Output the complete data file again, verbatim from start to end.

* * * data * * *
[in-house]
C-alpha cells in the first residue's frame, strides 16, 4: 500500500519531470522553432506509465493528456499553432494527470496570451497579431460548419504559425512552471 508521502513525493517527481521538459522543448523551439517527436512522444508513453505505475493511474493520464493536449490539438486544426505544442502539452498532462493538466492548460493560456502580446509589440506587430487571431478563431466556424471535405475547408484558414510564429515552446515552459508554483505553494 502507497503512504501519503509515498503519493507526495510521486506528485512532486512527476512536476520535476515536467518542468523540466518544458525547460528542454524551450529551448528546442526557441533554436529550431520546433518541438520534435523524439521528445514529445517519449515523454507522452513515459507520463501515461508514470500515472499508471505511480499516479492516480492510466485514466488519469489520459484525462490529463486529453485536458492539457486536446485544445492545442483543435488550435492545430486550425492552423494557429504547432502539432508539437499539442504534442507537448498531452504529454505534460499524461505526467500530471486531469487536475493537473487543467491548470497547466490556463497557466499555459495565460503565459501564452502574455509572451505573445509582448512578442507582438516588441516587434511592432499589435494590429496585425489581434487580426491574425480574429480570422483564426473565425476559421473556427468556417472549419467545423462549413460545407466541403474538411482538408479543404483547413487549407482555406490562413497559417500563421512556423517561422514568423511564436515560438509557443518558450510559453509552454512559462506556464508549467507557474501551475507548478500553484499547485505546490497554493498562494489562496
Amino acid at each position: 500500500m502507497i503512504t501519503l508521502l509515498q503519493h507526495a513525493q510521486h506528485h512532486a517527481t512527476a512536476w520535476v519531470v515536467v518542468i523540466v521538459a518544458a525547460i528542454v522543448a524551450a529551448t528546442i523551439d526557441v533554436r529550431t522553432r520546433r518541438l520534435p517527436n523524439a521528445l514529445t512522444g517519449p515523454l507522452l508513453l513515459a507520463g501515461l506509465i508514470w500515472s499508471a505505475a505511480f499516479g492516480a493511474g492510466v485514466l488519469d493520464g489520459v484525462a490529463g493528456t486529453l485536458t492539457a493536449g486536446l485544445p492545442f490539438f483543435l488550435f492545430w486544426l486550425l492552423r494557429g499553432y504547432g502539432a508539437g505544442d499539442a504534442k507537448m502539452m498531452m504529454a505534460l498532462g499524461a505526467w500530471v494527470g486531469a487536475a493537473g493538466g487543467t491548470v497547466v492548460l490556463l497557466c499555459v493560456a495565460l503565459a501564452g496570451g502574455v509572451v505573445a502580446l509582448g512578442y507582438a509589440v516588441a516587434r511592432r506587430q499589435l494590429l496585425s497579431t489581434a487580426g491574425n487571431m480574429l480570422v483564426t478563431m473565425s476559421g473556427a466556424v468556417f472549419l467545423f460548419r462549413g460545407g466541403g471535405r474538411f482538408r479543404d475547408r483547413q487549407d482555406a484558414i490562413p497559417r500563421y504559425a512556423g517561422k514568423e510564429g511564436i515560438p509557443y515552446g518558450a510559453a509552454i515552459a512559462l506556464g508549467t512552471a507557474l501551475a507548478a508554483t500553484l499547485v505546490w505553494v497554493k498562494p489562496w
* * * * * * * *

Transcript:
[in-house]
C-alpha cells in the first residue's frame, strides 16, 4: 500500500519531470522553432506509465493528456499553432494527470496570451497579431460548419504559425512552471 508521502513525493517527481521538459522543448523551439517527436512522444508513453505505475493511474493520464493536449490539438486544426505544442502539452498532462493538466492548460493560456502580446509589440506587430487571431478563431466556424471535405475547408484558414510564429515552446515552459508554483505553494 502507497503512504501519503509515498503519493507526495510521486506528485512532486512527476512536476520535476515536467518542468523540466518544458525547460528542454524551450529551448528546442526557441533554436529550431520546433518541438520534435523524439521528445514529445517519449515523454507522452513515459507520463501515461508514470500515472499508471505511480499516479492516480492510466485514466488519469489520459484525462490529463486529453485536458492539457486536446485544445492545442483543435488550435492545430486550425492552423494557429504547432502539432508539437499539442504534442507537448498531452504529454505534460499524461505526467500530471486531469487536475493537473487543467491548470497547466490556463497557466499555459495565460503565459501564452502574455509572451505573445509582448512578442507582438516588441516587434511592432499589435494590429496585425489581434487580426491574425480574429480570422483564426473565425476559421473556427468556417472549419467545423462549413460545407466541403474538411482538408479543404483547413487549407482555406490562413497559417500563421512556423517561422514568423511564436515560438509557443518558450510559453509552454512559462506556464508549467507557474501551475507548478500553484499547485505546490497554493498562494489562496
Amino acid at each position: 500500500m502507497i503512504t501519503l508521502l509515498q503519493h507526495a513525493q510521486h506528485h512532486a517527481t512527476a512536476w520535476v519531470v515536467v518542468i523540466v521538459a518544458a525547460i528542454v522543448a524551450a529551448t528546442i523551439d526557441v533554436r529550431t522553432r520546433r518541438l520534435p517527436n523524439a521528445l514529445t512522444g517519449p515523454l507522452l508513453l513515459a507520463g501515461l506509465i508514470w500515472s499508471a505505475a505511480f499516479g492516480a493511474g492510466v485514466l488519469d493520464g489520459v484525462a490529463g493528456t486529453l485536458t492539457a493536449g486536446l485544445p492545442f490539438f483543435l488550435f492545430w486544426l486550425l492552423r494557429g499553432y504547432g502539432a508539437g505544442d499539442a504534442k507537448m502539452m498531452m504529454a505534460l498532462g499524461a505526467w500530471v494527470g486531469a487536475a493537473g493538466g487543467t491548470v497547466v492548460l490556463l497557466c499555459v493560456a495565460l503565459a501564452g496570451g502574455v509572451v505573445a502580446l509582448g512578442y507582438a509589440v516588441a516587434r511592432r506587430q499589435l494590429l496585425s497579431t489581434a487580426g491574425n487571431m480574429l480570422v483564426t478563431m473565425s476559421g473556427a466556424v468556417f472549419l467545423f460548419r462549413g460545407g466541403g471535405r474538411f482538408r479543404d475547408r483547413q487549407d482555406a484558414i490562413p497559417r500563421y504559425a512556423g517561422k514568423e510564429g511564436i515560438p509557443y515552446g518558450a510559453a509552454i515552459a512559462l506556464g508549467t512552471a507557474l501551475a507548478a508554483t500553484l499547485v505546490w505553494v497554493k498562494p489562496w